Monday, October 17, 2011

Carol Shields' Larry's Party

I'd read only one Carol Shields novel before recently finishing Larry's Party. Small Ceremonies, her first effort, struck me as blandly middle brow and middle class, and left no residue. Larry's Party had a more appealing tone of vulnerability, though the possibilities it promised were rarely realized. A two decade tour in the life of the eponymous protagonist, the novel achieves Shields' stated wish to honour ordinary lives as they actually play out, notwithstanding the supposed metafictional ploys. James Joyce had the talent to find gold from muddy, subjective banalities, but Larry's Party, like many other novels of "small ceremonies", disintegrated for long stretches, including entire chapters (Larry's Kid; Larry's Threads; Men Called Larry), when the faithful rendering of the daily grind was the aim. The let-down was significant because most of her characters -- especially her female leads and support cast -- were idiosyncratic, lively, occasionally surprising. Larry was another matter. A lifelong dreamer, passive schlub, and befuddled reactive naif, Larry nevertheless stays in his first job for twelve years, is promoted to head honcho, then pursues his passion to become a leading entrepreneur in a career held by twelve others worldwide. The discrepancy was difficult to square up. And the dreaming artist/maze creator link didn't work for me: Larry was presented not only as an imaginative dynamo, but as a persistent, organizational stickler.

There were three serious plot contradictions in the novel, the most important between the first reference to Larry's mother mistakenly mailing away for literature for a Flower School class instead of a Furnace School class to help a bewildered Larry get an idea for his first job, and a later explanation that Larry had always wanted to enroll in that school and work with flowers, even though earlier it was made clear Larry had no particular interest in even observing them, let alone thinking about them.

Several scenes were powerful, their emotional pacing and build-up excellent. I'm thinking here of the events leading to Larry's first divorce, and to the strange death of his mother's mother-in-law.

Two shortcomings ultimately pushed me face first into the overgrown shrubbery. Shields has been praised, in other quarters, for a fearless view into dysfunctional domesticity. Sex and love -- she'd reveal those fireworks in all their glory and disarray. So one begins the chapter entitled Larry's Penis with the hope of transgression, vulgar hilarity, heartbreak, tenderness, anything raw or divine. Instead, we're treated to a belaboured list of euphemisms for the poor appendage -- all played for one-toned schoolyard laughs -- as well as narrative flaccidity. "A few days later he was in her bed, sweetly, plumply, satisfyingly fucked." That's the complete one-sentence story of Larry's first encounter with his eventual first wife.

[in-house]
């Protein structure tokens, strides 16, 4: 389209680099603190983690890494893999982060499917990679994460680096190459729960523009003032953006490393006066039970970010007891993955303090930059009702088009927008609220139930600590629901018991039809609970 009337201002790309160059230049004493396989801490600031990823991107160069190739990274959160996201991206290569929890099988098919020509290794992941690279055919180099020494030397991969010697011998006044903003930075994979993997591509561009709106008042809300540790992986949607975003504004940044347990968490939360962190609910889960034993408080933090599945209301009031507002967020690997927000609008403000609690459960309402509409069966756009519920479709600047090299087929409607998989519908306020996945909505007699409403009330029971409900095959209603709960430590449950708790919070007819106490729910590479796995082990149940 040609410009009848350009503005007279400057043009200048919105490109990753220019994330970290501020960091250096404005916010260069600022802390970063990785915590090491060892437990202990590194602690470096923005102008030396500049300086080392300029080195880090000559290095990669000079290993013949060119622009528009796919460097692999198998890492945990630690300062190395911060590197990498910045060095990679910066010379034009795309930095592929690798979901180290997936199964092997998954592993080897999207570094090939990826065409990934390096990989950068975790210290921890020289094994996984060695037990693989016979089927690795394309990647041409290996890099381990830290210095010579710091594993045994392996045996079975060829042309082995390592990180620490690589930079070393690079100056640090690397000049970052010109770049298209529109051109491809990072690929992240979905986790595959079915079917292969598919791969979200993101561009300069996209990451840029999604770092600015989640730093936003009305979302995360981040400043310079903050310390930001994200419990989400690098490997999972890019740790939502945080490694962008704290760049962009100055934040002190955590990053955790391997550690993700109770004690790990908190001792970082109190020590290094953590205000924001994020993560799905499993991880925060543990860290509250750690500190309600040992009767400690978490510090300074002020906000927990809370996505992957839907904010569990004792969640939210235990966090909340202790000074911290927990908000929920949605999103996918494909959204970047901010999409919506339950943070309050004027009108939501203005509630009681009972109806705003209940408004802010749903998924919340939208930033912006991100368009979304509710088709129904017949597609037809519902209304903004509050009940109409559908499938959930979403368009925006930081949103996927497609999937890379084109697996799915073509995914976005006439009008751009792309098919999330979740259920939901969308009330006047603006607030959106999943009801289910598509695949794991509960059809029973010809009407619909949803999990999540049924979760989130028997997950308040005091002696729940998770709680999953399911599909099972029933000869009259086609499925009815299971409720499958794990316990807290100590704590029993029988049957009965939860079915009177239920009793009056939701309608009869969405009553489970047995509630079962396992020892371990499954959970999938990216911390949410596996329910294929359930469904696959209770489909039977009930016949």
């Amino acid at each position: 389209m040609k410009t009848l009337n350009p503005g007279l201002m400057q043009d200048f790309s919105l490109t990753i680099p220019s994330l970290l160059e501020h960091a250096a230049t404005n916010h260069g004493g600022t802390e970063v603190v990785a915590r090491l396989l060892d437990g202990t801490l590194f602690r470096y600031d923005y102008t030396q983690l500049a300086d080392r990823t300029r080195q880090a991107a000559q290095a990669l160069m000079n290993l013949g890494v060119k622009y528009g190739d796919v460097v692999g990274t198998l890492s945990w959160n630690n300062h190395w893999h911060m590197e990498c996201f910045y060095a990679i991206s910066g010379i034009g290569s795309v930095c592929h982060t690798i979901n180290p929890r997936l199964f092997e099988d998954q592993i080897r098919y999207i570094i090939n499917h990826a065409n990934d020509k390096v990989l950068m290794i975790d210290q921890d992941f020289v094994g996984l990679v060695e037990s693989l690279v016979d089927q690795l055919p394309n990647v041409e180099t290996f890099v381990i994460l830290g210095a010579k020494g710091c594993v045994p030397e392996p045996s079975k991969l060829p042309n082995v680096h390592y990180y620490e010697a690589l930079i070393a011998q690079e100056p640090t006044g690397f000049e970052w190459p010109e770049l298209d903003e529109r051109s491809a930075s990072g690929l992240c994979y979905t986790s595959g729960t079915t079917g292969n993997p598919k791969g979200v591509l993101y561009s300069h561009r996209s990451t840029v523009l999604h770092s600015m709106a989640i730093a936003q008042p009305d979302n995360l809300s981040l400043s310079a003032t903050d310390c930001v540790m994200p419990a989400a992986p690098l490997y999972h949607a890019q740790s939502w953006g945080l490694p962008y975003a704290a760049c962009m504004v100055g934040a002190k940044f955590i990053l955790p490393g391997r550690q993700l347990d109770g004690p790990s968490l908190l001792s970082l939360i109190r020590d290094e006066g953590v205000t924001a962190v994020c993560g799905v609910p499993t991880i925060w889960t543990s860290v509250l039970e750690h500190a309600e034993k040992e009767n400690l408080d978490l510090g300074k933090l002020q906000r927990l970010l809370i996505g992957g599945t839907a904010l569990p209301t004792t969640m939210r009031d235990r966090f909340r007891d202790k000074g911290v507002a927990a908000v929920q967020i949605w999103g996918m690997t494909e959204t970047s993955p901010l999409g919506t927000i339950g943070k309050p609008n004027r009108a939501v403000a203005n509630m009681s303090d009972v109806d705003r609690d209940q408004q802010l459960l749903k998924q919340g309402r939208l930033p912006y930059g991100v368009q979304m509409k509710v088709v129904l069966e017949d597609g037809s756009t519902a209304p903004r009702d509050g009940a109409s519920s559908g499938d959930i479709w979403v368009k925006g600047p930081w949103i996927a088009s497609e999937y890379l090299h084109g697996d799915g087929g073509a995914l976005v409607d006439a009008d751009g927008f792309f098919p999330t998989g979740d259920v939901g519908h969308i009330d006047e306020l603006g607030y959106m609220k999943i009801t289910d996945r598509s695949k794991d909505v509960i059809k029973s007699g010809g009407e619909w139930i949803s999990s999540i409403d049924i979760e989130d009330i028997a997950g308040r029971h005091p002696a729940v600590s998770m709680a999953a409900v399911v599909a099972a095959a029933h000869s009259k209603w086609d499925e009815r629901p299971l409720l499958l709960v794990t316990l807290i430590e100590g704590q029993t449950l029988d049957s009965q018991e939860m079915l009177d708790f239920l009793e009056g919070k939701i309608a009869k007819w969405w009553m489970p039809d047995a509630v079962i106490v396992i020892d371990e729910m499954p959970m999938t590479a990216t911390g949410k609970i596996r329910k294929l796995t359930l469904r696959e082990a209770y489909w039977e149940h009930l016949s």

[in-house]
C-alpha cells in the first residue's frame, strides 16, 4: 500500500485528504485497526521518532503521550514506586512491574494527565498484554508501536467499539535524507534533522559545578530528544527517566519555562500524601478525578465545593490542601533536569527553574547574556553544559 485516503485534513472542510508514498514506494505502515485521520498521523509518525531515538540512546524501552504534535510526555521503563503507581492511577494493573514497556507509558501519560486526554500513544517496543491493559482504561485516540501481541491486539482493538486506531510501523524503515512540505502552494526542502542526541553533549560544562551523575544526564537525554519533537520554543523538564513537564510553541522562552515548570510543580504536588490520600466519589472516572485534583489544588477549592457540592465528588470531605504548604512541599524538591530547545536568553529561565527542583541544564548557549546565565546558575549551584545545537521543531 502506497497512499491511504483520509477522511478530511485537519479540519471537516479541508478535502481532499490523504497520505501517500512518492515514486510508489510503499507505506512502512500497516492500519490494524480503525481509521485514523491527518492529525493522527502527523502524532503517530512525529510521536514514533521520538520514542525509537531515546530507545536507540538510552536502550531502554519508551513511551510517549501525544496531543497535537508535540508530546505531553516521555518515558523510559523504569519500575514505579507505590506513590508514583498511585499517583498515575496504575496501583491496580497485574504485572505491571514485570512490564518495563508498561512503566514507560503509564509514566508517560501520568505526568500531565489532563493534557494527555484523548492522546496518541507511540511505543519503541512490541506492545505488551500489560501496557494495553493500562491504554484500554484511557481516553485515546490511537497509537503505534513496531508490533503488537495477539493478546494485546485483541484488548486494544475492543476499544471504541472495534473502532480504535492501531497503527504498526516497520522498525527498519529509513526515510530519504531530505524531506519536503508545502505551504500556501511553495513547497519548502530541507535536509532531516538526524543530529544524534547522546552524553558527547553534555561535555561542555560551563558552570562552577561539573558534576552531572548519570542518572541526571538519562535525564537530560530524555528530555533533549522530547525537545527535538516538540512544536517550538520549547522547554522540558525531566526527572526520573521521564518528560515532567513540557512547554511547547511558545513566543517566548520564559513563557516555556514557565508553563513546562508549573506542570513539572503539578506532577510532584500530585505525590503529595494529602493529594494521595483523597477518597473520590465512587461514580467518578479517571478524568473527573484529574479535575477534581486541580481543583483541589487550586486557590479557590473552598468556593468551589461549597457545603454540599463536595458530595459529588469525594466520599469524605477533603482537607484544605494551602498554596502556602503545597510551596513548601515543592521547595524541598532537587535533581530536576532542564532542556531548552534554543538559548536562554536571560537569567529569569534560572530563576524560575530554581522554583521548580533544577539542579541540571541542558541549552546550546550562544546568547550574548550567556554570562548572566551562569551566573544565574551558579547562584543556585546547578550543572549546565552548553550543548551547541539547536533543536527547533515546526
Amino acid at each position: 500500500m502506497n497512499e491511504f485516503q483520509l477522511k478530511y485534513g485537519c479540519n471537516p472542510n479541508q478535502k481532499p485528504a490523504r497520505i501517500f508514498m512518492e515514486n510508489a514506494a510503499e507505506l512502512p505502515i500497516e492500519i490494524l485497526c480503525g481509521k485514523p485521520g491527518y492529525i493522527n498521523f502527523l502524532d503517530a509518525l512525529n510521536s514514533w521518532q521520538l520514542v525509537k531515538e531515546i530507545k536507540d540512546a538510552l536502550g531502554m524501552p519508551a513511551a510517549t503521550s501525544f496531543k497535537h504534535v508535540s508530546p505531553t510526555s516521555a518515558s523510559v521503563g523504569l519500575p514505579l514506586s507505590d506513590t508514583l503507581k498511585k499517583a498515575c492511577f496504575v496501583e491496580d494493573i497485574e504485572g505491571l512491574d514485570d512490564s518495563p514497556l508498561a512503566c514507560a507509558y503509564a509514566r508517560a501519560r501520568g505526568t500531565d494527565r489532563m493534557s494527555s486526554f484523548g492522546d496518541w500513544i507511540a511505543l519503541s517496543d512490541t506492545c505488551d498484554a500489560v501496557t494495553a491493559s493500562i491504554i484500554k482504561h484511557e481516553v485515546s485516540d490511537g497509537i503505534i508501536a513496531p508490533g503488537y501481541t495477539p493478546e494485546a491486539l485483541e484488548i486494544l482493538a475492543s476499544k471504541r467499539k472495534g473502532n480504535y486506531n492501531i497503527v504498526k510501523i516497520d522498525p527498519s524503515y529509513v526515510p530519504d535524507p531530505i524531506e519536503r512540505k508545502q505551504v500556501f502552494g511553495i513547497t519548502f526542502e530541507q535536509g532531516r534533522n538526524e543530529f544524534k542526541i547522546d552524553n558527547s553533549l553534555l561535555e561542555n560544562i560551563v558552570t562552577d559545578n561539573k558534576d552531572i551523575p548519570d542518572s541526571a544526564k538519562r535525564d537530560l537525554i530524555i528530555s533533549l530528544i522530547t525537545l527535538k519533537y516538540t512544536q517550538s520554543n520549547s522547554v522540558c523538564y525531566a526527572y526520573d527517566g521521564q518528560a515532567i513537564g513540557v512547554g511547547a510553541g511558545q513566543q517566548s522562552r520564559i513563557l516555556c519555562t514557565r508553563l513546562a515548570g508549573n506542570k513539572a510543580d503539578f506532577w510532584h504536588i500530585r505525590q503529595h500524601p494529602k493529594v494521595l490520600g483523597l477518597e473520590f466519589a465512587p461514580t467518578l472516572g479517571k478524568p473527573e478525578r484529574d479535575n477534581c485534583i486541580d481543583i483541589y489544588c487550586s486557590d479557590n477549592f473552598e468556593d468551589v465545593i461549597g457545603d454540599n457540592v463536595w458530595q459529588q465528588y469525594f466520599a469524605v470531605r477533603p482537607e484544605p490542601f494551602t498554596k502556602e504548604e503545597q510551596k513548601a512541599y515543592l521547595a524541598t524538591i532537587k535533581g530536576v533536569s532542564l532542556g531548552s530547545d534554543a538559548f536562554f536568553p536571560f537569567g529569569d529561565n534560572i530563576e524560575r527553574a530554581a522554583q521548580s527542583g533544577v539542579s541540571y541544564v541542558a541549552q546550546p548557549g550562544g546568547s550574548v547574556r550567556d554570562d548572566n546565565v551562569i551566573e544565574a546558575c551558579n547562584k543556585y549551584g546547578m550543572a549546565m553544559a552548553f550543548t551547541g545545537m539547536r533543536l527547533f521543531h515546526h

The second problem came to a head in the last chapter. Without giving away the plot resolution, I'll just say Larry's epiphany was unconvincing, both in its realization and in its build-up from his time with Beth and Charlotte. Any maturation in the separate lives of Larry and Dorrie have no bearing on a believable resurgence in their own present and future as a couple.

Two additional notes: Alex Ramon, in a career rehashing of Shields, praised her attention, detail, and skill with setting. He even concluded that she was the best purveyor of Winnipeg-situated storytelling. This speaks either to the paucity of Winnipeg-centric novelists, or the individual projections of Mr. Ramon. The only references to local detail in Larry's Party are to a new coffee shop, to Winnipeg being the windiest of cities, to an outlying community being upscale, and to several passing notations of heavy traffic. I found it an extremely generic novel in its situational manoeuvrings -- (the description of Chicago was likewise vacant) -- which lent credence to Stephen Henighan's assertion that Shields sees little difference between one place and another. (The text explicitly states this, though it's in the guise of a specific character.) I don't buy into Henighan's ideological certainties, but it's easy to see how a lack of regional specificity and strangeness plays into favourable market forces in the U.S.

Finally, a word on the theme of Larry's Party. The "maze = life" analogies were too frequent and occasionally obvious -- "every classical maze contains at its heart a 'goal'. This is the prize, the final destination, what the puzzling, branching path is all about" -- but I liked them, nonetheless.

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